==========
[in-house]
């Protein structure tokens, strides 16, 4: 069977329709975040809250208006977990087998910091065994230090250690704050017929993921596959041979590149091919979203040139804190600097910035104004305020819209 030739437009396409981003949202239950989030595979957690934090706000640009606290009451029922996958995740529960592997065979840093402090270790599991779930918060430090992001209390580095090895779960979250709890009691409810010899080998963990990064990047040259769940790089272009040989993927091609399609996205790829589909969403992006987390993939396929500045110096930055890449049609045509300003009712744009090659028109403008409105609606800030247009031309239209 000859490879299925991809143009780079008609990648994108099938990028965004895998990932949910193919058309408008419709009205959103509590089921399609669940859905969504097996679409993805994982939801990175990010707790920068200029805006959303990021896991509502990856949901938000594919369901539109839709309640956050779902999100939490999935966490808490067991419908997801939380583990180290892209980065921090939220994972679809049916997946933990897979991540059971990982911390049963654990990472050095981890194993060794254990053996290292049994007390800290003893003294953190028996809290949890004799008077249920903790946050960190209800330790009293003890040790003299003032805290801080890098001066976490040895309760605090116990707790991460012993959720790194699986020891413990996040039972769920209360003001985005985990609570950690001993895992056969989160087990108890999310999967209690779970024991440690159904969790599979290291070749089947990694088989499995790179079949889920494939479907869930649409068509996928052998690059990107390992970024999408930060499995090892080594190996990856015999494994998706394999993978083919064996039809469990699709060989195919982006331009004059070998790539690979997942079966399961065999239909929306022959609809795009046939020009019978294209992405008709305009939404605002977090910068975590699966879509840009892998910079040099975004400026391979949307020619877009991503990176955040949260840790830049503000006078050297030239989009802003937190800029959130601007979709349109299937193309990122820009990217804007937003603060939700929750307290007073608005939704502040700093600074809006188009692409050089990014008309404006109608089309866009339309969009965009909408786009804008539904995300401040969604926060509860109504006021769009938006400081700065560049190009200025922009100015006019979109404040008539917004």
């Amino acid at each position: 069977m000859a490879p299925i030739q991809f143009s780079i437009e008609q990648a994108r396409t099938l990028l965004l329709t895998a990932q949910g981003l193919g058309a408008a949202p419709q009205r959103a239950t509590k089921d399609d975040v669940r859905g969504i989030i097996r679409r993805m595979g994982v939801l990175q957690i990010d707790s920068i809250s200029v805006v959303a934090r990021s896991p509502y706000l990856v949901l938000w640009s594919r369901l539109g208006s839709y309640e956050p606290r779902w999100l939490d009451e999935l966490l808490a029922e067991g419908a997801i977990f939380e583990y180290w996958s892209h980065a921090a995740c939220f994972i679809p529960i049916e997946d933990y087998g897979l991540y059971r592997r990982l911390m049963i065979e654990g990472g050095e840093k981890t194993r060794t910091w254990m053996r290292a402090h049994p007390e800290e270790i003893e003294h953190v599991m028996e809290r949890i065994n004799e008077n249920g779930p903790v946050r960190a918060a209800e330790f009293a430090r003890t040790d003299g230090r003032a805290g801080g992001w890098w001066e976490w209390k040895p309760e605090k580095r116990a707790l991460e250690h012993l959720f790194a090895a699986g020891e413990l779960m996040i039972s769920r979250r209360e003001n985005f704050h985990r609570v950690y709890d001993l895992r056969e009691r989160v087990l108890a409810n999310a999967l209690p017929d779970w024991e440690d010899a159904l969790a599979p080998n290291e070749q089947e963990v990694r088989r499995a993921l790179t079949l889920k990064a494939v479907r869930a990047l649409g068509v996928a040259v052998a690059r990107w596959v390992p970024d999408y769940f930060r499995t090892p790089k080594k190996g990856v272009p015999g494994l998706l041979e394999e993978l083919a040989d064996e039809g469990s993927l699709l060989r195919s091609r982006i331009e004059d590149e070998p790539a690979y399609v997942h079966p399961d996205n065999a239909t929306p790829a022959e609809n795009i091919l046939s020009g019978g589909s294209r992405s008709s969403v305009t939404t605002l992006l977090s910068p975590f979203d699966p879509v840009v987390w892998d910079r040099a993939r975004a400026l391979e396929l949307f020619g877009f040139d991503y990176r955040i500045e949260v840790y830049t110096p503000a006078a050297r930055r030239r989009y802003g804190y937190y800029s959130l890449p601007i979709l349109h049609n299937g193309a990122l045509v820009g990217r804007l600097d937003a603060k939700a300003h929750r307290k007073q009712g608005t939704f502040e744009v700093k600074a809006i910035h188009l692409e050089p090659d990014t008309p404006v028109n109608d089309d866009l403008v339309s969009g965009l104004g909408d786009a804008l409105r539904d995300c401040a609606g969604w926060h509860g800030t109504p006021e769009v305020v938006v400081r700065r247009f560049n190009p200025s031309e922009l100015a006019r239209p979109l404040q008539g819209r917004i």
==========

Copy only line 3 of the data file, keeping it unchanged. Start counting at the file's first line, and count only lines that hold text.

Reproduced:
């Amino acid at each position: 069977m000859a490879p299925i030739q991809f143009s780079i437009e008609q990648a994108r396409t099938l990028l965004l329709t895998a990932q949910g981003l193919g058309a408008a949202p419709q009205r959103a239950t509590k089921d399609d975040v669940r859905g969504i989030i097996r679409r993805m595979g994982v939801l990175q957690i990010d707790s920068i809250s200029v805006v959303a934090r990021s896991p509502y706000l990856v949901l938000w640009s594919r369901l539109g208006s839709y309640e956050p606290r779902w999100l939490d009451e999935l966490l808490a029922e067991g419908a997801i977990f939380e583990y180290w996958s892209h980065a921090a995740c939220f994972i679809p529960i049916e997946d933990y087998g897979l991540y059971r592997r990982l911390m049963i065979e654990g990472g050095e840093k981890t194993r060794t910091w254990m053996r290292a402090h049994p007390e800290e270790i003893e003294h953190v599991m028996e809290r949890i065994n004799e008077n249920g779930p903790v946050r960190a918060a209800e330790f009293a430090r003890t040790d003299g230090r003032a805290g801080g992001w890098w001066e976490w209390k040895p309760e605090k580095r116990a707790l991460e250690h012993l959720f790194a090895a699986g020891e413990l779960m996040i039972s769920r979250r209360e003001n985005f704050h985990r609570v950690y709890d001993l895992r056969e009691r989160v087990l108890a409810n999310a999967l209690p017929d779970w024991e440690d010899a159904l969790a599979p080998n290291e070749q089947e963990v990694r088989r499995a993921l790179t079949l889920k990064a494939v479907r869930a990047l649409g068509v996928a040259v052998a690059r990107w596959v390992p970024d999408y769940f930060r499995t090892p790089k080594k190996g990856v272009p015999g494994l998706l041979e394999e993978l083919a040989d064996e039809g469990s993927l699709l060989r195919s091609r982006i331009e004059d590149e070998p790539a690979y399609v997942h079966p399961d996205n065999a239909t929306p790829a022959e609809n795009i091919l046939s020009g019978g589909s294209r992405s008709s969403v305009t939404t605002l992006l977090s910068p975590f979203d699966p879509v840009v987390w892998d910079r040099a993939r975004a400026l391979e396929l949307f020619g877009f040139d991503y990176r955040i500045e949260v840790y830049t110096p503000a006078a050297r930055r030239r989009y802003g804190y937190y800029s959130l890449p601007i979709l349109h049609n299937g193309a990122l045509v820009g990217r804007l600097d937003a603060k939700a300003h929750r307290k007073q009712g608005t939704f502040e744009v700093k600074a809006i910035h188009l692409e050089p090659d990014t008309p404006v028109n109608d089309d866009l403008v339309s969009g965009l104004g909408d786009a804008l409105r539904d995300c401040a609606g969604w926060h509860g800030t109504p006021e769009v305020v938006v400081r700065r247009f560049n190009p200025s031309e922009l100015a006019r239209p979109l404040q008539g819209r917004i």